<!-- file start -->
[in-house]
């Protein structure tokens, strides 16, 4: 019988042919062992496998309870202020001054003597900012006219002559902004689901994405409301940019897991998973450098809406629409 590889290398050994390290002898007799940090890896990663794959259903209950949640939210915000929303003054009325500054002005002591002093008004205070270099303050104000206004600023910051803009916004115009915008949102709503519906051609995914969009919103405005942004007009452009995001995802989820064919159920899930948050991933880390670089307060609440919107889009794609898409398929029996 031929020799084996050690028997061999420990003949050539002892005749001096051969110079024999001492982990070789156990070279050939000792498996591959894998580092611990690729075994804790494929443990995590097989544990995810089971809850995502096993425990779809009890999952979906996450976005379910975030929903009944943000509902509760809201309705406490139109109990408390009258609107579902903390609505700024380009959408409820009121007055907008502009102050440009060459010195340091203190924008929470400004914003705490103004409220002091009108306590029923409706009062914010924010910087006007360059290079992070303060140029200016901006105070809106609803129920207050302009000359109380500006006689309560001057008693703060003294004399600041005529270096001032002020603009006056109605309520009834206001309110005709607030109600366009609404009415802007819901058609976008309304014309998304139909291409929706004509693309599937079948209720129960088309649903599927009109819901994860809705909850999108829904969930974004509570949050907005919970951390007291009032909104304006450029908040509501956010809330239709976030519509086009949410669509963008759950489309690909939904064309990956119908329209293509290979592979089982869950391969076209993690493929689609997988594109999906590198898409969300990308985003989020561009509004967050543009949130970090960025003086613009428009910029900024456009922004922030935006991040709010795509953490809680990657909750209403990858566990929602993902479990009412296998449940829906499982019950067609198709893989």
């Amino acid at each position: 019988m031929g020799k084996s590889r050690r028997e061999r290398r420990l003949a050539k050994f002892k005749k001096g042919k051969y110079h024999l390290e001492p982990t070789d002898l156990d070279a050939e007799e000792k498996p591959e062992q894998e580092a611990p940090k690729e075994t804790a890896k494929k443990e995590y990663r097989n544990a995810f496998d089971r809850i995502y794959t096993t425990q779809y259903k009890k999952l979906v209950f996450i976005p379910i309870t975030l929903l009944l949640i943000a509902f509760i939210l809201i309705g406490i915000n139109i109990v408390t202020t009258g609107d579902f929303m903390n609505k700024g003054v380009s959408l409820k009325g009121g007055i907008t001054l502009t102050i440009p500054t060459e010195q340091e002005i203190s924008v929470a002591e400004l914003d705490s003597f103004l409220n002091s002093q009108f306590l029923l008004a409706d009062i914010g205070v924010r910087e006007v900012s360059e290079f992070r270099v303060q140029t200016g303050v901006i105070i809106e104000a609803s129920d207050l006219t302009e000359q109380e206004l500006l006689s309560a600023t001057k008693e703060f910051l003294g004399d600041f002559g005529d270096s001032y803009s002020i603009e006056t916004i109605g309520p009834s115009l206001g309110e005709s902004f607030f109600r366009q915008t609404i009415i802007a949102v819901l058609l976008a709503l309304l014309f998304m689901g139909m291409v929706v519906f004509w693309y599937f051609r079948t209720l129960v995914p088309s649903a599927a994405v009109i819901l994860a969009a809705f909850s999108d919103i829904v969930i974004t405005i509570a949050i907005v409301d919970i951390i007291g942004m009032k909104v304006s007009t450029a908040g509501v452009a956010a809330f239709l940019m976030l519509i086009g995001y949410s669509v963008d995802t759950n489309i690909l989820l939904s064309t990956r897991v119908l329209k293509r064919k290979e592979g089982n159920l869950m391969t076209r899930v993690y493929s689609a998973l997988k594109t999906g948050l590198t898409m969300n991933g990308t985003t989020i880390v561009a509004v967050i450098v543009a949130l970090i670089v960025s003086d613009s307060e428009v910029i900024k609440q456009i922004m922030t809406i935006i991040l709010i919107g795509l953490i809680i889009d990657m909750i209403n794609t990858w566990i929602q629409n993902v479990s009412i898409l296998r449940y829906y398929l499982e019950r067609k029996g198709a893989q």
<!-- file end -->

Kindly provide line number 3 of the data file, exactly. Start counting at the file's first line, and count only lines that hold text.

């Amino acid at each position: 019988m031929g020799k084996s590889r050690r028997e061999r290398r420990l003949a050539k050994f002892k005749k001096g042919k051969y110079h024999l390290e001492p982990t070789d002898l156990d070279a050939e007799e000792k498996p591959e062992q894998e580092a611990p940090k690729e075994t804790a890896k494929k443990e995590y990663r097989n544990a995810f496998d089971r809850i995502y794959t096993t425990q779809y259903k009890k999952l979906v209950f996450i976005p379910i309870t975030l929903l009944l949640i943000a509902f509760i939210l809201i309705g406490i915000n139109i109990v408390t202020t009258g609107d579902f929303m903390n609505k700024g003054v380009s959408l409820k009325g009121g007055i907008t001054l502009t102050i440009p500054t060459e010195q340091e002005i203190s924008v929470a002591e400004l914003d705490s003597f103004l409220n002091s002093q009108f306590l029923l008004a409706d009062i914010g205070v924010r910087e006007v900012s360059e290079f992070r270099v303060q140029t200016g303050v901006i105070i809106e104000a609803s129920d207050l006219t302009e000359q109380e206004l500006l006689s309560a600023t001057k008693e703060f910051l003294g004399d600041f002559g005529d270096s001032y803009s002020i603009e006056t916004i109605g309520p009834s115009l206001g309110e005709s902004f607030f109600r366009q915008t609404i009415i802007a949102v819901l058609l976008a709503l309304l014309f998304m689901g139909m291409v929706v519906f004509w693309y599937f051609r079948t209720l129960v995914p088309s649903a599927a994405v009109i819901l994860a969009a809705f909850s999108d919103i829904v969930i974004t405005i509570a949050i907005v409301d919970i951390i007291g942004m009032k909104v304006s007009t450029a908040g509501v452009a956010a809330f239709l940019m976030l519509i086009g995001y949410s669509v963008d995802t759950n489309i690909l989820l939904s064309t990956r897991v119908l329209k293509r064919k290979e592979g089982n159920l869950m391969t076209r899930v993690y493929s689609a998973l997988k594109t999906g948050l590198t898409m969300n991933g990308t985003t989020i880390v561009a509004v967050i450098v543009a949130l970090i670089v960025s003086d613009s307060e428009v910029i900024k609440q456009i922004m922030t809406i935006i991040l709010i919107g795509l953490i809680i889009d990657m909750i209403n794609t990858w566990i929602q629409n993902v479990s009412i898409l296998r449940y829906y398929l499982e019950r067609k029996g198709a893989q």